> The UN should be let in
    By whom?

  • by Amorymeltzer ( 1213818 ) on Monday January 31, 2011 @08:34PM (#35062336)
    Well, that would be the "news for nerds" part of it.

    In reality, though, the internet shutoff is a key part of the ongoing struggle. Call it a catalyst, a symbol of the regime, whatever - the point is that internet-based communications were pivotal in jump-starting starting this whole thing (back to Tunisia), and serve as a stark sign for whom the international community should rally alongside (hint: it's not the one turning off the media). There's more to the revolution than twitter, but it's more of a revolution when communication happens freely.
  • Re:Yup (Score:0, Insightful)

    by Anonymous Coward on Monday January 31, 2011 @08:36PM (#35062368)

    Mubarak's replacement will be the real dictator. Egyptians will regret what they have done, but it will be too late.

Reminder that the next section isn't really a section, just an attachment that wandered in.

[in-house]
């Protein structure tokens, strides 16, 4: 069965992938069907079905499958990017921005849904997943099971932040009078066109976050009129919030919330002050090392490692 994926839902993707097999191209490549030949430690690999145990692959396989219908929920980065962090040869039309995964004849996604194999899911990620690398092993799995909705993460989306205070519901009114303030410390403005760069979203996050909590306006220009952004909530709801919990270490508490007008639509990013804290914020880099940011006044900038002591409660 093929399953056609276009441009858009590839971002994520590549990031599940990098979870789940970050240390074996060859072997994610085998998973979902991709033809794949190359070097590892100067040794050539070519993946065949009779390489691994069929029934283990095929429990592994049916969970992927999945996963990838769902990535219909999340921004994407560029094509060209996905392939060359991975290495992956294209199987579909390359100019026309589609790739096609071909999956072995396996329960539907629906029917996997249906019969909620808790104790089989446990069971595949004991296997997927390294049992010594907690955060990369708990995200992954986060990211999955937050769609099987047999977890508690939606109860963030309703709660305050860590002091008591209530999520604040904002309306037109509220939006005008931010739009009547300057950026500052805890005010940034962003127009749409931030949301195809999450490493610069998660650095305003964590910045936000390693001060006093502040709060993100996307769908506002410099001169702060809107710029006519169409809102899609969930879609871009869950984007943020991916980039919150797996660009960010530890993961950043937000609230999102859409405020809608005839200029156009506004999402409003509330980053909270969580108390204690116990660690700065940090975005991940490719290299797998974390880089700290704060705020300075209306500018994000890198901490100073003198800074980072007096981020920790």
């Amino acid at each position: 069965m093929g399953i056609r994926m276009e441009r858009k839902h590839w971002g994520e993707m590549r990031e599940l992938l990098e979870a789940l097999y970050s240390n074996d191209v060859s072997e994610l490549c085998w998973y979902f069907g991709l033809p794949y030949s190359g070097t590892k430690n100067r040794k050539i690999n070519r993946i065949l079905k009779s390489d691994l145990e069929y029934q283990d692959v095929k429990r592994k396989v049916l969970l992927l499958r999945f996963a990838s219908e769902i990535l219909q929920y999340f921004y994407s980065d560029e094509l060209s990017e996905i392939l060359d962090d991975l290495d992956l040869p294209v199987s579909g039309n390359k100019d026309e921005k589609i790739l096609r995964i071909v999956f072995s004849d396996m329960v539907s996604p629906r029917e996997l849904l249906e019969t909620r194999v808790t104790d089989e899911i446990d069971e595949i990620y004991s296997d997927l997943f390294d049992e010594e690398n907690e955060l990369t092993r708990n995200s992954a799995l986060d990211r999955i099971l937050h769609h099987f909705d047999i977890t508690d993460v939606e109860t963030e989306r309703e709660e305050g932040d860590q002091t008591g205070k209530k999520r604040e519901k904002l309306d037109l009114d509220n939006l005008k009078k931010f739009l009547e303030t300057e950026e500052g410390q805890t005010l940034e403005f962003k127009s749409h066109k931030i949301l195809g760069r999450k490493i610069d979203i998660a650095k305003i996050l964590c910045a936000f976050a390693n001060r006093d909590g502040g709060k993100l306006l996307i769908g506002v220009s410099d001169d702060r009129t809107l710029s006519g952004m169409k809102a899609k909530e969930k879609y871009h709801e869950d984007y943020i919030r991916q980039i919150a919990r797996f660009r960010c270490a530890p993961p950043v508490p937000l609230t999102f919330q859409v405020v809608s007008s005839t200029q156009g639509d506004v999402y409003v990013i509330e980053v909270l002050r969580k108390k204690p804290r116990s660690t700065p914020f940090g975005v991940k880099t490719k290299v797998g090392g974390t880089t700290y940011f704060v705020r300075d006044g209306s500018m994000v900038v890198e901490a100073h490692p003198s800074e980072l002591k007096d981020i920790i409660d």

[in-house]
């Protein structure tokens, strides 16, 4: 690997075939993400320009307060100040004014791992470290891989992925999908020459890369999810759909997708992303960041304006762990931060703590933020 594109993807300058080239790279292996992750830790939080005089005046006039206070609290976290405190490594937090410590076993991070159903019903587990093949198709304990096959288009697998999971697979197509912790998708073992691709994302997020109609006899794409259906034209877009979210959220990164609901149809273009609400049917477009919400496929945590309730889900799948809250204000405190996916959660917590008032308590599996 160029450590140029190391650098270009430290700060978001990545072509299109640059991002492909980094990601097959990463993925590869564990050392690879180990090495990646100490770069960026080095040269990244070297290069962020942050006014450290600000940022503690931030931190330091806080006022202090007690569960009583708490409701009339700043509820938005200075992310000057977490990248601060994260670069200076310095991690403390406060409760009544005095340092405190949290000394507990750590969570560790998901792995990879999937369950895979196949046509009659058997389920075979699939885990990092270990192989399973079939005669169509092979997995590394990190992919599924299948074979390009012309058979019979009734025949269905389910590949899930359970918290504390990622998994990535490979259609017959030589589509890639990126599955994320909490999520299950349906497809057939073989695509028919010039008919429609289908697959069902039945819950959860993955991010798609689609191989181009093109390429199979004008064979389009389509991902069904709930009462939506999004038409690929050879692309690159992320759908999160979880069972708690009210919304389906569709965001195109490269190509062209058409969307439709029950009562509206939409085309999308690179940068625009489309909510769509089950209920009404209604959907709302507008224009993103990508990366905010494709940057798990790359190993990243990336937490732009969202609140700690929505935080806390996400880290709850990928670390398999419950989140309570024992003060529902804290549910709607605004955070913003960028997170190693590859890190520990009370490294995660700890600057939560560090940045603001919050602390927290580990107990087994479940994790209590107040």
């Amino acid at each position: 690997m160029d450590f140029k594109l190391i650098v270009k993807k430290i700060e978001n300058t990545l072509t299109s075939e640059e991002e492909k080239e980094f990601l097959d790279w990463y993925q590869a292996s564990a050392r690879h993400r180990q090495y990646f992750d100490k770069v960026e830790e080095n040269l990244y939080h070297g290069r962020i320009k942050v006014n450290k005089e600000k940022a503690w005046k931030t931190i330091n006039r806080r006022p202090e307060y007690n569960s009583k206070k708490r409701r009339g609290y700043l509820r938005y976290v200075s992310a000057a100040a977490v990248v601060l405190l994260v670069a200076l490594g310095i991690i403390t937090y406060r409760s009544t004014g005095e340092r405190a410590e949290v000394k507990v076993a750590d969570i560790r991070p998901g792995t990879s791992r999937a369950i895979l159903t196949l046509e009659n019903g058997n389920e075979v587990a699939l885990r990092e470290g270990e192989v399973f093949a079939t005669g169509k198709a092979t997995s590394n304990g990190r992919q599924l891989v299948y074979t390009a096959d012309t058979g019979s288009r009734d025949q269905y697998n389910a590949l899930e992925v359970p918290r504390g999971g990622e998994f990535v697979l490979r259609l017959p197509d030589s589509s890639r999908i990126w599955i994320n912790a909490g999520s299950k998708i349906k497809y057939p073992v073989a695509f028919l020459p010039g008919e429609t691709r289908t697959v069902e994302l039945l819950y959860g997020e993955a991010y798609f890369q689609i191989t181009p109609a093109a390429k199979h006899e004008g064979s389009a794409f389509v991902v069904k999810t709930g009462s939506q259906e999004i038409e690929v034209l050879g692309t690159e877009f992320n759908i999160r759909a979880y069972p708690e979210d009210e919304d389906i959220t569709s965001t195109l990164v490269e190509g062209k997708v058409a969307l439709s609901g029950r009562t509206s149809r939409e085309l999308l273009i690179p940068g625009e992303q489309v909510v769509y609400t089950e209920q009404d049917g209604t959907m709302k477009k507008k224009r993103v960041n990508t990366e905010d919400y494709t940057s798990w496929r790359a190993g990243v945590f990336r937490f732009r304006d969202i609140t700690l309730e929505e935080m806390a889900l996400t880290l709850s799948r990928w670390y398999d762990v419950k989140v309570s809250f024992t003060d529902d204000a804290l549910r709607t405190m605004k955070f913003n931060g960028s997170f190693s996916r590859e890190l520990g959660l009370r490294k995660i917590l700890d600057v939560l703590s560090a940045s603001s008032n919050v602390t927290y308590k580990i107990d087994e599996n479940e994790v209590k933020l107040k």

• by interkin3tic ( 1469267 ) on Monday January 31, 2011 @08:40PM (#35062414)

    That third link provided analysis as to how the government shut down most of the internet:

    ...a government that licenses a mobile authority can threaten violence to individual cell towers or backhaul networks, or to employees working for the carrier. Future license renewals can also be threatened for non-compliance, analysts noted.

    I'm going to suggest that maybe Noor figured Mubarak was weak enough to defy. Maybe they figured his security forces were too busy trying to control the country to shut Noor down, and there wasn't much risk of being denied a license renewal because there wasn't much risk of Mubarak being in power a month from now. It appears to have at least partially worked: they lasted longer than anyone else... though I guess that assumes the forced shutdown involved turning off the power and not, say, destroying their equipment and/or executing their employees.

    A more cynical take would be that it's good PR for if the revolution succeeded. "We were the only ones supporting the revolution. Customers: you really want to stay with Vodafone after they left you when you needed them the most? New government, you really want to let them back in? We helped you, now how about an exclusive license to operate in, say, everywhere?"

  • by hsmith ( 818216 ) on Monday January 31, 2011 @08:40PM (#35062418)